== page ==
Africa lose US$150bn annually through illicit deals


By Jeff Kapembwa

Lusaka - An average of between US$50 billion and US$150 billion is being shipped out of Africa in Illicit financial flows (IFFs) because of flawed and inadequate legal and institutional capacity, a vice retarding the continent’s growth despite abundant mineral, human and natural resources, Zambia’s President Edgar Lungu said last week.

President Lungu envisions an Africa harnessing industrialisation in collaboration with the private sector, international partners, and north-south and south-south co-operation to meet the developmental needs of its people, many of who are living in squalor.

Addressing the just-ended 74th United Nations General Assembly in New York recently, President Lungu noted with awe, how Africa was being robbed of resources yearly through IFFs.  

Unless it is nipped in the bud, the robbery of Africa through IFFs has potential to continue depriving the continent’s immense proportions of its resources and finances at the expense of economic development.

Regrettably, many countries lacked adequate legal and institutional capacity to counter the scourge, and failed to recover and return the stolen assets and proceeds to countries of origin. This is despite concerted efforts to effectively combat the vice at national and regional levels, a setback Lungu regretted.

This, he noted, would be a reversal of the expectations of the international community to see a progressive continent and to finance sustainable development when immense proportions of its finances were being shipped out of Africa.

“It would be unrealistic for the international community to expect progress to particularly harness the needed resources to finance sustainable development when for instance, immense proportions of the finance estimates ranging from US$50-US$150 billion, are lost annually in Africa alone through the scourge of IFFs,” President Lungu said.

It was imperative for countries affected to revisit the legal and institutional frameworks and fight back the financial bleeding that was under-developing African countries.

IFFs have adverse effects on economies on the continent whose countries have in turn suffered serious effects of climatic change related calamities. This has forced Zambia to re-look and turn to power rationing, effected 1 June this year because of falling water levels in its reservoirs which are the drivers of hydro energy generation.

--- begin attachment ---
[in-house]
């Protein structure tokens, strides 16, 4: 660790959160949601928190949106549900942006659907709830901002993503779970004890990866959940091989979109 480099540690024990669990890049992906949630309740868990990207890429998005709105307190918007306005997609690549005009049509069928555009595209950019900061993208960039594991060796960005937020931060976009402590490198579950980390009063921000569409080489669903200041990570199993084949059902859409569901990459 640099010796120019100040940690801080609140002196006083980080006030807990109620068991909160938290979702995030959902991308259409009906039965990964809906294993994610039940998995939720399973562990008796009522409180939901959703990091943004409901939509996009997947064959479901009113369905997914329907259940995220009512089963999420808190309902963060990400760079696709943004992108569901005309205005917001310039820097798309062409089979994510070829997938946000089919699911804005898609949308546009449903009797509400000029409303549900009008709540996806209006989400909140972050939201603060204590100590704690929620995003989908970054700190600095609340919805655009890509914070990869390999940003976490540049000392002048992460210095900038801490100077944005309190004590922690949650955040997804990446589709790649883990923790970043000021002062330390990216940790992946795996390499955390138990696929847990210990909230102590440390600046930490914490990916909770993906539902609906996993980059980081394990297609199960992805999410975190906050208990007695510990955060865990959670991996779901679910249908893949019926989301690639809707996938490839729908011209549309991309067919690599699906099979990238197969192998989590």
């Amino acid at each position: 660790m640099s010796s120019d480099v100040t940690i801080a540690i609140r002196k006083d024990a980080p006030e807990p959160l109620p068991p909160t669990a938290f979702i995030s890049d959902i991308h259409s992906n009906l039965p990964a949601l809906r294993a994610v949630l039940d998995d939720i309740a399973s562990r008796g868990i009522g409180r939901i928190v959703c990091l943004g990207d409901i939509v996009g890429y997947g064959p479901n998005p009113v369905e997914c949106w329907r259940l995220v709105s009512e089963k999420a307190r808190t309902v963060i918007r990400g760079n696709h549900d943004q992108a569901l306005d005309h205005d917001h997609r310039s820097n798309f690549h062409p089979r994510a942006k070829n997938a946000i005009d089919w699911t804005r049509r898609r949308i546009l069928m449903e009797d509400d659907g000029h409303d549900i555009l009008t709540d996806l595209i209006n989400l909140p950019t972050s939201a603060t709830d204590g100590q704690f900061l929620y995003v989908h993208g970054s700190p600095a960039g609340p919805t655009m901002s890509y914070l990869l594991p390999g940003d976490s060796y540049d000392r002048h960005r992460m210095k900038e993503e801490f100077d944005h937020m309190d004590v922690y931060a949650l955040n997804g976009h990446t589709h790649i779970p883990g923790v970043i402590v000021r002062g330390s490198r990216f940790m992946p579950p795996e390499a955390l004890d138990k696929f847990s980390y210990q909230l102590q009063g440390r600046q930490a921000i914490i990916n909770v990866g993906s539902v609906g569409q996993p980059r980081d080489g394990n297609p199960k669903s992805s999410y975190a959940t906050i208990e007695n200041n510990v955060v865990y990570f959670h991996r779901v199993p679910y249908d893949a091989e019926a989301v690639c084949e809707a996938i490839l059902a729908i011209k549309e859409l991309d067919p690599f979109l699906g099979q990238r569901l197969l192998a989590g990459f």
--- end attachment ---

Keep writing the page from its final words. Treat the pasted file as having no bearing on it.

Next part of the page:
“At the international level, we recognise that there is lack of common standards for the definition of IFFs, an internationally agreed methodology to estimate these flows, the lack of cooperation by recipients of IFFs, conflicts between national and foreign interests and the disparity in rates between the tax regimes have continued to undermine efforts towards combating IFFs,” added Lungu.

Despite the climatic change calamities, Zambia has not relented in its quest to find solutions to the energy deficit and is investing in various infrastructure but sought the indulgence of investors to partner with Southern African and the continent’s second best copper producer to “float above troubled waters”.

Lungu threw his weight towards calls for Africa’s industrialization in view of the advent of continental collaboration as evidenced through the African Continental Free Trade Area, among other protocols seeking to harness the continent’s competitiveness through value addition.

Her threw his weight towards co-existing with among other developmental bodies, the United Nations Industrial Development Organisation (UNIDO), other African countries and development partners to achieve inclusive industrialisation that would transcend Zambia and Africa in general to better lives for all.

The population on the continent, he noted, had grown and was projected to equal that of China and India by the year 2050 hence the need for industrialisation of Africa to be championed for foster economic growth.

Africa has an opportunity to create a foundation for its citizenry but that could only be achieved if industrialisation was embraced. The attainment of the vision for industrialisation required commitment towards transformation of individual countries on the continent and enable the affected nations to relocate themselves into the industrialisation circle.

Zambia has stepped up efforts to create the necessary conditions for industrialisation  through the development of the transport infrastructure that will make all areas accessible and make the country reachable from all areas.

This was evidenced through among other programmes, the link Zambia 8000. It remains committed to bettering infrastructure in energy to foster renewable power, water and sanitary systems and modern expanded transport systems.

These include motorways, airports and rail, while investing too in technology platforms, key to innovation, manufacturing, enterprise development and delivery of social services, and ultimately to fight poverty, one of the factors of growth.





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